Basil Rathbone starred as Sherlock in fourteen movies from 1939 to 1946, opposite Nigel Bruce as Watson. These films firmly cemented the costumed Sherlock Holmes character, with his deerstalker cap and Inverness cape, in popular culture.  Rathbone had problems with typecasting after the films ended, but eventually went on to play Holmes in radio plays and on stage.

Last year, the character of Holmes returned to the big screen with Robert Downey Jr. (Iron Man) in the title role and Jude Law (Cold Mountain) as his faithful friend. Directed by Guy Ritchie (RocknRolla), the film recreates Holmes as an action hero, with fist fights and explosions galore. It was a big box office success and will be followed up by a sequel next year.

I would have to say that my all-time favourite Sherlock Holmes is an animated one. Basil the Great Mouse Detective was a Disney animated film from 1986, and centres around a society of rats and mice living in Victorian London. Featuring the music of Henry Mancini and the voice of Vincent Price, the film is packed with classic hand drawn Disney cartoon goodness, with the title character names in honour of Basil Rathbone.

It seems that some iconic characters never die, they just get recast and readapted.

Published in: on November 9, 2010 at 07:31  Leave a Comment  
Tags: , , , , , , , , , ,

Unsolved Great Mysteries

This column was originally published in the Central Western Daily on Tuesday 3rd August 2010.

One of my fondest memories of childhood was going to stay at my grandmother’s house every Saturday night whilst my parent’s went to work at the family restaurant. My Nanna spoilt my brother and I, feeding us whatever we wanted and giving us free reign of the television. I remember staying up late to giggle my way through Hey Hey It’s Saturday when it was a late night show (and funny). It later moved to an earlier six thirty timeslot, creating a major dilemma for a young lad. Do I watch Daryl and Ossie or Young Talent Time?

VCRs weren’t readily available in the mid-80’s so I usually compromised by watching YTT which ran for an hour, switching over to Channel Nine just in time to catch Red Faces.

My all time favourite Saturday evening show was Great Mysteries of the World. Airing in the five thirty timeslot on Channel Seven, the series was essentially a repackaging of the US show In Search Of, which originally aired between 1976 and 1982, bookended with an introduction and final thoughts from Australian TV personality (at the time) Scott Lambert. With narration by Star Trek’s Leonard Nimoy, I was transfixed to the tube by spooky investigations into UFOs, Bigfoot, The Loch Ness Monster, ghosts and The Bermuda Triangle.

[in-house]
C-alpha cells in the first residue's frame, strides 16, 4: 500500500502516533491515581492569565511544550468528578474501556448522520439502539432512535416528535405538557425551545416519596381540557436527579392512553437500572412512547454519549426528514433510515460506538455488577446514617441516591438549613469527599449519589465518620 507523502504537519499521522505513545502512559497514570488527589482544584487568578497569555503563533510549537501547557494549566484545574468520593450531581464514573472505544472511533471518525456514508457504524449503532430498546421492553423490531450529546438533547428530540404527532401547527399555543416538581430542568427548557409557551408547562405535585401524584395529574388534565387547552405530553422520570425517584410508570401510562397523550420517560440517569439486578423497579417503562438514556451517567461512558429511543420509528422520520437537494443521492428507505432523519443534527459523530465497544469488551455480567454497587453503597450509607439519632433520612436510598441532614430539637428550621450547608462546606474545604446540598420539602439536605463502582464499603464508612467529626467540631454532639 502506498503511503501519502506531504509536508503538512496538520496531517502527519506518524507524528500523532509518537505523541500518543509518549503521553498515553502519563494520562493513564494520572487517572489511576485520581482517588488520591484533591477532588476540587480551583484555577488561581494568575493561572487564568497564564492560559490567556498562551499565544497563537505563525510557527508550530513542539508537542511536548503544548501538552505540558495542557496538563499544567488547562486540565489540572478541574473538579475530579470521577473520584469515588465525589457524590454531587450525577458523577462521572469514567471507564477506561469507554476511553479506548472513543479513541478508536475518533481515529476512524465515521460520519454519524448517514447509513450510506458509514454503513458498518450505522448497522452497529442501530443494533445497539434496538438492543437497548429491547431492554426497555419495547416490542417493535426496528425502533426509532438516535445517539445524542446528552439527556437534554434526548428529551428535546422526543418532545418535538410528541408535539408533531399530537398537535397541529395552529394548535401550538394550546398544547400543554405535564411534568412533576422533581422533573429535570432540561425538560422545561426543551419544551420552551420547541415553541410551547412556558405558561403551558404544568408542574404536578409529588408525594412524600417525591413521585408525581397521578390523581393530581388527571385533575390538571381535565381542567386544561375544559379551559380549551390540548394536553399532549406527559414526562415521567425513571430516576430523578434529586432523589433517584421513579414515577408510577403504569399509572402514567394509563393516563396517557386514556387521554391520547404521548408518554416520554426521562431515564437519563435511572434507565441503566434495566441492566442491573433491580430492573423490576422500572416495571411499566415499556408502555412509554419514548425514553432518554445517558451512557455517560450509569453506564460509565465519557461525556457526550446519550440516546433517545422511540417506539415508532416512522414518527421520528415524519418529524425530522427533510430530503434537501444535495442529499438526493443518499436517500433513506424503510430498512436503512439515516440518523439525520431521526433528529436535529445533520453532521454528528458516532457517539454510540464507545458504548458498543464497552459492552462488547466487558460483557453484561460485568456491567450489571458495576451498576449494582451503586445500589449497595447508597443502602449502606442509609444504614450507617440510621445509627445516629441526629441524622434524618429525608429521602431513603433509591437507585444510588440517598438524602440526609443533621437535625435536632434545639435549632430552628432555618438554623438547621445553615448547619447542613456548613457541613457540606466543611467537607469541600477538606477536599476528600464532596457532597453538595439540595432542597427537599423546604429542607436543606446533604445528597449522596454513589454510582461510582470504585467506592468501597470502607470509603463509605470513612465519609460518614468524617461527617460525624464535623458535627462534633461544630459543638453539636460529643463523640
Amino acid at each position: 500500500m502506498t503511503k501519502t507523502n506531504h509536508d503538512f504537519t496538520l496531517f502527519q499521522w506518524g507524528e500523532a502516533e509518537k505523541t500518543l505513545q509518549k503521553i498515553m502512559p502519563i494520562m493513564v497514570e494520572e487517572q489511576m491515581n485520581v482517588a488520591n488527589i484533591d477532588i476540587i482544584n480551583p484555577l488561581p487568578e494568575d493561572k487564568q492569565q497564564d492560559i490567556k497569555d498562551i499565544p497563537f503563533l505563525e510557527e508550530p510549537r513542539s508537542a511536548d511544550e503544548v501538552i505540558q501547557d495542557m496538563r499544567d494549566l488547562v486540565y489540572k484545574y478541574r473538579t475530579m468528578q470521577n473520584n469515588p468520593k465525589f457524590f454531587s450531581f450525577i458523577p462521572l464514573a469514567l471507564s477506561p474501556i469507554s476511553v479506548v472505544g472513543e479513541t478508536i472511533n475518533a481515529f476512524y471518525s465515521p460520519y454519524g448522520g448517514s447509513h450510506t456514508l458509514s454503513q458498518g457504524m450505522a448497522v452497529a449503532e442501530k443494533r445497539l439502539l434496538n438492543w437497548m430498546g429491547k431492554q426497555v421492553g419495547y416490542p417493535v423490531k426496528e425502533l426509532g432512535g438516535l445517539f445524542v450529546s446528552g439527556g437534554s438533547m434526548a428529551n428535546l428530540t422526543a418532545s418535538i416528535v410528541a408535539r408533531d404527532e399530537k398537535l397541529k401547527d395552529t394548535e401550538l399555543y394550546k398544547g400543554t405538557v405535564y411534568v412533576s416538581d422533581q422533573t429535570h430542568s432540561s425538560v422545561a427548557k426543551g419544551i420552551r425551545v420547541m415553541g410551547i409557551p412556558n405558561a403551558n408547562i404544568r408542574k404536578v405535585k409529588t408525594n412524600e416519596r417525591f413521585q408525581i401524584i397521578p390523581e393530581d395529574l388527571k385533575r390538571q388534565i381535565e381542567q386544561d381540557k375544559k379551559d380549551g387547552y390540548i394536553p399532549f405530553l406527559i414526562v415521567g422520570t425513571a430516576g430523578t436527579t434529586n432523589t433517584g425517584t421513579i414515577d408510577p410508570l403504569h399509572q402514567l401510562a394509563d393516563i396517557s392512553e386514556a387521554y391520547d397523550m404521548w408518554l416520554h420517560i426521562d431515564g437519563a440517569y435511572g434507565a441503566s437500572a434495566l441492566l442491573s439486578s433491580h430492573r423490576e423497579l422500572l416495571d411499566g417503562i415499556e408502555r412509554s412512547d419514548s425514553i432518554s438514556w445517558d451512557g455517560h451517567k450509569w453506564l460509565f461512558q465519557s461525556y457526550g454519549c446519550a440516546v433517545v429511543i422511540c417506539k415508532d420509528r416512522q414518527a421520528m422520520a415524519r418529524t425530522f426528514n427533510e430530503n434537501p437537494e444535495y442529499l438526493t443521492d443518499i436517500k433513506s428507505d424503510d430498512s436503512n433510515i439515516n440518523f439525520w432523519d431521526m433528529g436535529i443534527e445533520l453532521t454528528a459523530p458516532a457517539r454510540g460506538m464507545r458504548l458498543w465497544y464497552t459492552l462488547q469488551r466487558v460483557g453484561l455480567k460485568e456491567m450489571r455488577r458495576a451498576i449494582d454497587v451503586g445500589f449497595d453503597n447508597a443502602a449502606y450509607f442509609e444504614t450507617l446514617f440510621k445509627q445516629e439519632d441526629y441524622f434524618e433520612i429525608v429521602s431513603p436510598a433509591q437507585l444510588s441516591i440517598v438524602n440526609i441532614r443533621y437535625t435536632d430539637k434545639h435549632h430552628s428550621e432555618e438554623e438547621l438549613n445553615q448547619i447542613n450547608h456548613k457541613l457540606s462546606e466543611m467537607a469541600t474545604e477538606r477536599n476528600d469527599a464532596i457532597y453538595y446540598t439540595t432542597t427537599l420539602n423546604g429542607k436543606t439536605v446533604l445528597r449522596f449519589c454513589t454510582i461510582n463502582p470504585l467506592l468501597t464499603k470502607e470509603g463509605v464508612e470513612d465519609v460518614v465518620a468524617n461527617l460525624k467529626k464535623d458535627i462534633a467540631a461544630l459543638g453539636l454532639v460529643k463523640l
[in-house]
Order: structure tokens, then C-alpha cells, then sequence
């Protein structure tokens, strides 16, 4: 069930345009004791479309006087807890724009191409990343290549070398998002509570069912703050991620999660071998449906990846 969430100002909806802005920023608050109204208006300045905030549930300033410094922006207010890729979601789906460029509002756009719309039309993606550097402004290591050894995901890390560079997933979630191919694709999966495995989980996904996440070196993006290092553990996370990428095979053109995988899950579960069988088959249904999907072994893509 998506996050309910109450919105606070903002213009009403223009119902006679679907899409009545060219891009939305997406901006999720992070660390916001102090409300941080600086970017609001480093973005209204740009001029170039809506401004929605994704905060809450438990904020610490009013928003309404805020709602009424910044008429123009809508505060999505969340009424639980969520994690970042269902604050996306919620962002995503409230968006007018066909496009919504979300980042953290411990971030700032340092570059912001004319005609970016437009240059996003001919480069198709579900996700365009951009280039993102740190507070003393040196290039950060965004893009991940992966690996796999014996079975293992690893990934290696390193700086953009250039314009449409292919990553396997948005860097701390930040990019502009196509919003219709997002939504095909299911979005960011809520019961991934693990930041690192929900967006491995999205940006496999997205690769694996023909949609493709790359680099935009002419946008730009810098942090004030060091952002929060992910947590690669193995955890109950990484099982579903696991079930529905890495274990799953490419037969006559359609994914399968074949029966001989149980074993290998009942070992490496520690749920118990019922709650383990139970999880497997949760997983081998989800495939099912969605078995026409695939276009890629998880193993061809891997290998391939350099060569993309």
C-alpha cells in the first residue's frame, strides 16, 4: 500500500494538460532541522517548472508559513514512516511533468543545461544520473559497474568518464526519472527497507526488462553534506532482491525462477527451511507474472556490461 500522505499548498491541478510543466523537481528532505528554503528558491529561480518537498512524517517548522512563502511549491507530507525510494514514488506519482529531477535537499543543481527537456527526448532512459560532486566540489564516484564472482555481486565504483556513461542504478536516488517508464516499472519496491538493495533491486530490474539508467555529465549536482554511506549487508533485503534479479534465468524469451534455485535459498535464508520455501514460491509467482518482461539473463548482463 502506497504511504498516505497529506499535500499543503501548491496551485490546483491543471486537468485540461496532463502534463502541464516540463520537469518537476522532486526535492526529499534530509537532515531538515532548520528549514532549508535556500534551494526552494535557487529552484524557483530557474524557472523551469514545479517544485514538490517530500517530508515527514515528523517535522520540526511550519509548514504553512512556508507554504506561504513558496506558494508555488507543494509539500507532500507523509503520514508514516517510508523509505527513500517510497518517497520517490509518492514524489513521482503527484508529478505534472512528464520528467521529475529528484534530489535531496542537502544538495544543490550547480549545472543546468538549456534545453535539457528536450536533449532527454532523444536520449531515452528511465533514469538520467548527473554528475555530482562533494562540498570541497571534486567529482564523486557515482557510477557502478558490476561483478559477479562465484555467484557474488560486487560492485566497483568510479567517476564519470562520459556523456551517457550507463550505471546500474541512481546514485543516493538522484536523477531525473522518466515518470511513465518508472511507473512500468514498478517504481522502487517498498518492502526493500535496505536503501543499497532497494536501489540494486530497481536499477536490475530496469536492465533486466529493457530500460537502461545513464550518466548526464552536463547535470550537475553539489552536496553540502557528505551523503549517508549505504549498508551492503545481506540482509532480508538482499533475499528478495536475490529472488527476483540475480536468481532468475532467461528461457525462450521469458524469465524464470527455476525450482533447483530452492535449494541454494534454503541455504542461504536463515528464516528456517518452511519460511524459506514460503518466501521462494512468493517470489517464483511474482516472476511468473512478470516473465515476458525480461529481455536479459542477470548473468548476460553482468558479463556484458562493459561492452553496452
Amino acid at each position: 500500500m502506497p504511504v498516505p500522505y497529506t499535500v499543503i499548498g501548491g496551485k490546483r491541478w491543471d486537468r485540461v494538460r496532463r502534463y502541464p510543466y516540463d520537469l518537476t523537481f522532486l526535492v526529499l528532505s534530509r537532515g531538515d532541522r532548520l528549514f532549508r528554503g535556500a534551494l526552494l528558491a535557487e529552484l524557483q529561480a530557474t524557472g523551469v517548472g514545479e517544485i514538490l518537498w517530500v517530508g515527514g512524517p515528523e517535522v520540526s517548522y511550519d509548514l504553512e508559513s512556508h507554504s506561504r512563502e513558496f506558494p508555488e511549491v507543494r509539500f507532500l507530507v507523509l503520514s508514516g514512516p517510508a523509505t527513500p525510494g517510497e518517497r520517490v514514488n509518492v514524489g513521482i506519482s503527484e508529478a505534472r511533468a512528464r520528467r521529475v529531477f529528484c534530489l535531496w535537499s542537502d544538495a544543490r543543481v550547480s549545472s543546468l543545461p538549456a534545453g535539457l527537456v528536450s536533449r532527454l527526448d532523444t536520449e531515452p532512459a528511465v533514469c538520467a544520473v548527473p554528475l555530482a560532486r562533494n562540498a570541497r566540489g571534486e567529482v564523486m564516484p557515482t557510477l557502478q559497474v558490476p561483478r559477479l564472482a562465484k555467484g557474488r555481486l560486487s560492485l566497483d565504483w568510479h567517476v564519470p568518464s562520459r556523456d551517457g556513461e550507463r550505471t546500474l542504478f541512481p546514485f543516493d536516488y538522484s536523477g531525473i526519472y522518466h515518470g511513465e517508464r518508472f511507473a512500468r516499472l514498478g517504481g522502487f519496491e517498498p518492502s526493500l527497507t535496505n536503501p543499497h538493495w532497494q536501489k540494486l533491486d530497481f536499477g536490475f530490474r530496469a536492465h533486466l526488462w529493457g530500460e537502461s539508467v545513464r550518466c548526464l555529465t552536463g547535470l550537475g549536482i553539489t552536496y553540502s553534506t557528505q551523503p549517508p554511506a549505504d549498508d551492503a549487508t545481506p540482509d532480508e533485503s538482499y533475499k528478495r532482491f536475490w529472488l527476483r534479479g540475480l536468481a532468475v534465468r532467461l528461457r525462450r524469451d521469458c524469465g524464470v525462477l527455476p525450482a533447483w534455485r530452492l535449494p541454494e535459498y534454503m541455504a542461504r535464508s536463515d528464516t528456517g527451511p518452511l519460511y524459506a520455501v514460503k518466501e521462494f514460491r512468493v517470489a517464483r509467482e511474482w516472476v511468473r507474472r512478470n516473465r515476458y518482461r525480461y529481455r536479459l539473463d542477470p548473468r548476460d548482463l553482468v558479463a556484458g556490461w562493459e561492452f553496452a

My love for the paranormal continued with Unsolved Mysteries, an American series which ran from 1987 until 2002, hosted by The Untouchables star, Robert Stack. Unsolved Mysteries featured a mix of stories on unexplained phenomenon and crimes (including dodgy reenactments). I was always perplexed as to why Mr Stack implored Australian viewers to “contact the FBI or your local law enforcement authority” in regards to crimes which took place over 15000 kilometres away.

I’ve recently rediscovered two memorable television specials which some sad person has preserved and uploaded to youtube. UFO Cover Up Live was hosted by Mike Farrell of M*A*S*H fame who introduced the world to anonymous government informants Condor and Falcon. Airing live in the US in 1988, this was the first televised mention of Area 51, an air force installation in Nevada which is supposedly where the US government stores crashed alien spacecraft. This prime time special is fondly remembered within UFOlogy circles as the program in which it was revealed that aliens have already made contact with our governments and more importantly, love strawberry ice cream.

In 1991, Bill Bixby, from The Incredible Hulk TV series, hosted an investigative special called Is Elvis Alive? Focusing on photos allegedly of The King after his death and the fact that Elvis’ tombstone spells his middle name as “Aaron” whilst his birth records document it as “Aron”, the show is great fun. A follow-up special, The Elvis Conspiracy, followed in 1992, which basically rescinded all of the allegations of the first show. For the record, the image of “Elvis” from 1984 only looks like him in newsprint and The King sought to change his surname to the more biblical Aaron towards the end of his life.

I’ve since moved onto such spooky TV fare as Ghost Hunters and Most Haunted on pay TV, where brave (or stupid) people lock themselves in supposedly haunted buildings with only a camera crew for protection. There is much amusement to be had witnessing these investigators scaring themselves silly in the darkness whilst never actually capturing any real evidence.

Despite my love for a great paranormal mystery on TV, I wouldn’t exactly consider myself a believer. I’m more of a bemused spectator. To me, shows about unexplained phenomenon are modern society’s way of passing along legends, much in the same way that our ancestors would’ve told stories around the campfire, but with far fewer ads for funeral insurance plans.